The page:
The head of Australia’s intelligence agency has said he would support a decision to proscribe Hamas as a terrorist organisation in its entirety.
The comments came during a current Australian parliamentary inquiry to determine if Hamas should be outlawed by domestic authorities, with the government warning of increased security at Australian embassies in the Middle East if it did so.
Like in the UK, Australia currently only recognises the group’s paramilitary wing as a terror group and not its so-called political wing even though it is one and the same.
But in a security hearing on Friday, Mike Burgess, Director-General of Security in charge of the Australian Security Intelligence Organisation, said defining the entirety of Hamas as a terrorist organisation would be valid due to the organisation’s history of supporting militant attacks on Israel and its promotion of violence.
“I would support it,” Mr Burgess said when questioned on the issue. “There’s no doubt the group as a whole does advocate for acts of violence.
“The brigades are a highly capable terrorist organisation who are committed to the use of terrorist tactics targeting Israel. As a consequence they remain a security concern to ASIO and we support the listing.”
Labor MP Anne Aly questioned Mr Burgess on the practical implications listing Hamas as a terror group would have on pro-Palestinian demonstrations in Australia, potentially those supporting Hamas.
Mr Burgess responded it could be “problematic” for some groups, as it would make it illegal to support Hamas under Australian counter-terrorism laws.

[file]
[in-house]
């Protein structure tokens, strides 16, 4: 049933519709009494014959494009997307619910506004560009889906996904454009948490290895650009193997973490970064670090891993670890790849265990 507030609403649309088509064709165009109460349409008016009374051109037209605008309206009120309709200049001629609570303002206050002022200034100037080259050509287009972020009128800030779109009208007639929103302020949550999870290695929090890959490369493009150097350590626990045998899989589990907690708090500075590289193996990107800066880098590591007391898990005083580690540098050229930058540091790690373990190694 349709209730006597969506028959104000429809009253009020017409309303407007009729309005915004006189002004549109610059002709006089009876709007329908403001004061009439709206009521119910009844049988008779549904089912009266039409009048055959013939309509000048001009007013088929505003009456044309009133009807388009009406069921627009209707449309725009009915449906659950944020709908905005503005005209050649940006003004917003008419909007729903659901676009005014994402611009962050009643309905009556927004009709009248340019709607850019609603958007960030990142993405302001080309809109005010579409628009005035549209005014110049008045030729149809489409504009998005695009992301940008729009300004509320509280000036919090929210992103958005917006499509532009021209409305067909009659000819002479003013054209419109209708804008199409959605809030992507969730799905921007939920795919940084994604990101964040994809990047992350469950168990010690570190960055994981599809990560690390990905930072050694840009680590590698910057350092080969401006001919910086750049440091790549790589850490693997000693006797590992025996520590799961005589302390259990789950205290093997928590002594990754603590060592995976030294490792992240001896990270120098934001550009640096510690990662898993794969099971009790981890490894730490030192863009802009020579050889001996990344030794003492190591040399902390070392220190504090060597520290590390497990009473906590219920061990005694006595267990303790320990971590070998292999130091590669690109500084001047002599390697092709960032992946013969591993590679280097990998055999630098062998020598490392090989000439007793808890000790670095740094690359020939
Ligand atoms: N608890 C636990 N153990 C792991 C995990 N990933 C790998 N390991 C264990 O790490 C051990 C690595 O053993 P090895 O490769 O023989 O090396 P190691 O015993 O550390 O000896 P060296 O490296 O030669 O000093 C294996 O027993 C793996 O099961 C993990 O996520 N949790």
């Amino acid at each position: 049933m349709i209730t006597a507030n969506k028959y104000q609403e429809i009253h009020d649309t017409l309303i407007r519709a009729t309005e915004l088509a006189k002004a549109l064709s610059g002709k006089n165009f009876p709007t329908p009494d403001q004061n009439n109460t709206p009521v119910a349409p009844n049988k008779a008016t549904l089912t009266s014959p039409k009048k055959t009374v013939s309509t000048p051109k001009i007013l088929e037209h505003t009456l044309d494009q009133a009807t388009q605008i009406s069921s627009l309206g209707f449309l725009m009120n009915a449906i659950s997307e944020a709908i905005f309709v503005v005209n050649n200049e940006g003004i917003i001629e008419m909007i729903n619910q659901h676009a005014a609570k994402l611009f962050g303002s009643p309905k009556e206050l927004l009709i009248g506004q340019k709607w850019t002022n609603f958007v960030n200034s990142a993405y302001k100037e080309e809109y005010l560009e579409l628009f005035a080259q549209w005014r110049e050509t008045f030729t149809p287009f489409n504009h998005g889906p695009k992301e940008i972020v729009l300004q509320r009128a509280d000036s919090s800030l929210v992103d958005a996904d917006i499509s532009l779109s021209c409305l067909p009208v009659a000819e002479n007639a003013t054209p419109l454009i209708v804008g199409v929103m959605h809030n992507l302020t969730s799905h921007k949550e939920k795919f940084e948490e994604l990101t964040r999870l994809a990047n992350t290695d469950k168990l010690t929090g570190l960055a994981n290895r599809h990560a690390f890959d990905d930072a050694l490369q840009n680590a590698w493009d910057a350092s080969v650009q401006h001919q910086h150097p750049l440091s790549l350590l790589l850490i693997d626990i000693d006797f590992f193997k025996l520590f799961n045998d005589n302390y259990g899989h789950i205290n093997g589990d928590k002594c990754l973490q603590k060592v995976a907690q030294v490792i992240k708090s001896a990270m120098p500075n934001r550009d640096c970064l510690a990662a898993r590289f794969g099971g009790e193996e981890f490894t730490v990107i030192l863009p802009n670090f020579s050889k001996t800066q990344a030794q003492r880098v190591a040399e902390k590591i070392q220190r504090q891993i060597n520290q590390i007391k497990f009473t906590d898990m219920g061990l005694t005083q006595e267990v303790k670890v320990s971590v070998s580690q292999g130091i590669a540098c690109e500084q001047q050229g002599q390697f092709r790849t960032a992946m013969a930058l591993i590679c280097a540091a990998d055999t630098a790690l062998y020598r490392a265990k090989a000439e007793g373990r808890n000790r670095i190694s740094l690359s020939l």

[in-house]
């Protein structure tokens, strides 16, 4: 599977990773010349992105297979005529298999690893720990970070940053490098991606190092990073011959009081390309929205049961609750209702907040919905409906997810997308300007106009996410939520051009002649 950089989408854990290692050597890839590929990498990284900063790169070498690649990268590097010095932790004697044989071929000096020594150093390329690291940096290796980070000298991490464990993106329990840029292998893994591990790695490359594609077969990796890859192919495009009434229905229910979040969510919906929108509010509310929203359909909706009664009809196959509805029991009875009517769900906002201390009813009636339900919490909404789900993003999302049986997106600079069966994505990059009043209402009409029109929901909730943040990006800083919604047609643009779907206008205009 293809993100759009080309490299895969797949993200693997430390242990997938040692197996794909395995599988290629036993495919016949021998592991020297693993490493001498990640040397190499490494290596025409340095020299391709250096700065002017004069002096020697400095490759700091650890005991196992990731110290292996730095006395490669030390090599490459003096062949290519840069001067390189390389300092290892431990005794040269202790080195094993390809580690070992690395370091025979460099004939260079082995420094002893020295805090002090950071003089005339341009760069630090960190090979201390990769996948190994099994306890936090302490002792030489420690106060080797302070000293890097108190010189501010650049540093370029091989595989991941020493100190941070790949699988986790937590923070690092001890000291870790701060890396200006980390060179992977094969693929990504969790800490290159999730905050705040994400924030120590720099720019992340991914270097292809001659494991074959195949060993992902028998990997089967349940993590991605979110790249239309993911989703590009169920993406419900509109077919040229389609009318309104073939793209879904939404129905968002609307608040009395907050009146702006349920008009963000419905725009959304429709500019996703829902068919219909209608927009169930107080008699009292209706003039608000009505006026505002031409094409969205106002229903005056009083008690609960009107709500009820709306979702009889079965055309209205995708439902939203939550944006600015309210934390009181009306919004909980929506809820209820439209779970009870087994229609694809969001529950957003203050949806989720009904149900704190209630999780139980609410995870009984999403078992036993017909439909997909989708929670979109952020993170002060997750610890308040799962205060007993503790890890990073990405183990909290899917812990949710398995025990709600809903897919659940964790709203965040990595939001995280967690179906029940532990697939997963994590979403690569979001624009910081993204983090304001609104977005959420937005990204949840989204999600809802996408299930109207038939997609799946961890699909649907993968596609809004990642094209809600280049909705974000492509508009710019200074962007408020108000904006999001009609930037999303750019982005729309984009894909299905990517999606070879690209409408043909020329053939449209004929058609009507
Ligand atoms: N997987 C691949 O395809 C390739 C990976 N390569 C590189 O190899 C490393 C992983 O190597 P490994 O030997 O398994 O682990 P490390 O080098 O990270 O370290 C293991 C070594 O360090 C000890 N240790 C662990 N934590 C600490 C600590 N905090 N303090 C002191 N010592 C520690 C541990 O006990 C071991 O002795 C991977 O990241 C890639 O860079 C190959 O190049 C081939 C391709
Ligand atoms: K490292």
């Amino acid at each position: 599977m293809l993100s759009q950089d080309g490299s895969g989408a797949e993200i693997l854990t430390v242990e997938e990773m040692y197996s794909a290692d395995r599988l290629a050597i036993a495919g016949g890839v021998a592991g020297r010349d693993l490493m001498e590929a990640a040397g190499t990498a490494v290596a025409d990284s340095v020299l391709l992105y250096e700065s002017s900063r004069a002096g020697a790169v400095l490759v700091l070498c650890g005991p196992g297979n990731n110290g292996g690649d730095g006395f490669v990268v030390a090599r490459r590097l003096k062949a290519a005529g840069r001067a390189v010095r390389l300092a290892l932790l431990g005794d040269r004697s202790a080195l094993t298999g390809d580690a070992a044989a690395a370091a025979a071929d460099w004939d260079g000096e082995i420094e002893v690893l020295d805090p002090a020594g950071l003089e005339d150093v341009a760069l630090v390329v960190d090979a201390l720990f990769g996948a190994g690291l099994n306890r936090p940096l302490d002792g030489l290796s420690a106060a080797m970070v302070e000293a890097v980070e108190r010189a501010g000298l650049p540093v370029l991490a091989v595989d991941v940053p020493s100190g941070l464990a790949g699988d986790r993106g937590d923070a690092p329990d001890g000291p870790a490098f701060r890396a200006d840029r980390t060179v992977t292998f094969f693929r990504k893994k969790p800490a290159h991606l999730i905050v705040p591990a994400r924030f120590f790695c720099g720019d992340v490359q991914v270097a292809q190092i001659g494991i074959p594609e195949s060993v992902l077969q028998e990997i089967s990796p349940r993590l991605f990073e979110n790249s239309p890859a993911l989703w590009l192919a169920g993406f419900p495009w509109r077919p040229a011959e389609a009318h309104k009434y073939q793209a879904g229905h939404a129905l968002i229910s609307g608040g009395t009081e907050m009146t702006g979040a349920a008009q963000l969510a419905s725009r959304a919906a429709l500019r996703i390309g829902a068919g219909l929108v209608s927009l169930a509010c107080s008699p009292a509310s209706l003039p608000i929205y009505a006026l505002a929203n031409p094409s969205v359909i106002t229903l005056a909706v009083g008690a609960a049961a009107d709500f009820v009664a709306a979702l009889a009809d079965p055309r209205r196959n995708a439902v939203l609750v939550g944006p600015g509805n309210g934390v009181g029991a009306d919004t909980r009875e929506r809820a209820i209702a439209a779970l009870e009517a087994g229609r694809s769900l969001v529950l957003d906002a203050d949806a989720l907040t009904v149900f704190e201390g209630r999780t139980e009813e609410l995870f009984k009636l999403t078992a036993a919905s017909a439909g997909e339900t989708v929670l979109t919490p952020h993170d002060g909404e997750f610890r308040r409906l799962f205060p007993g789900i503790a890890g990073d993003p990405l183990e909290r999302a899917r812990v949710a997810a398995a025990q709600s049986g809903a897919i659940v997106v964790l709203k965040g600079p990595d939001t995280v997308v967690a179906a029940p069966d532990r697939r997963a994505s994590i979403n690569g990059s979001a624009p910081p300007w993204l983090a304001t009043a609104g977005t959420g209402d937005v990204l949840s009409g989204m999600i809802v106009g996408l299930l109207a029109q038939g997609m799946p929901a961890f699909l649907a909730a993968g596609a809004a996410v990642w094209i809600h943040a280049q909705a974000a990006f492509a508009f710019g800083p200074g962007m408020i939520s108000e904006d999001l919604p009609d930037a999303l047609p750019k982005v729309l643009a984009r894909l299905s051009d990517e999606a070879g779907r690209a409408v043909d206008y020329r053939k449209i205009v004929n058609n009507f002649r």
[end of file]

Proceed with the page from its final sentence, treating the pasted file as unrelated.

“It would be unlawful for people to support Hamas if they were listed entirely,” he said. “I’m not the expert … but of course I can recognise that being Palestinian is actually different to supporting Hamas.”
Mr Burgess did note that listing Hamas as a terrorist organisation was beyond his authority.
The Department of Foreign Affairs and Trade and Home Affairs also appeared in front of the committee, claiming a ramp-up of security for Australian missions and posts in the Middle East would need to occur if Hamas was added to the list.
Home Affairs representative Richard Feakes said the “multifaceted” structure of Hamas prompted careful consideration due to the anti-association laws invoked by a terror listing.
“[It] requires more careful consideration because of the implications and the consequences of that, particularly in regards to the association offence,” Mr Feakes said.
Both governmental bodies said Hamas being listed as a terrorist organisation would be determined by the Home Affairs Minister.
Jonathan Schanzer, vice president of a pro-Israel group known as the Foundation for Defence of Democracies, said the idea of “wings” within Hamas was fiction.
Dr Schanzer said the Home Affairs Minister should list the entirety of Hamas under the Criminal Code.
“There is no separating the Izz-Add brigades (the paramilitary) from the broader organisation,” he said on Friday.
“This is a fiction perpetuated by those who wish to engage with elements of the terrorist group.
“The entry of Hamas should be listed as a terrorist group in Australia and around the world.”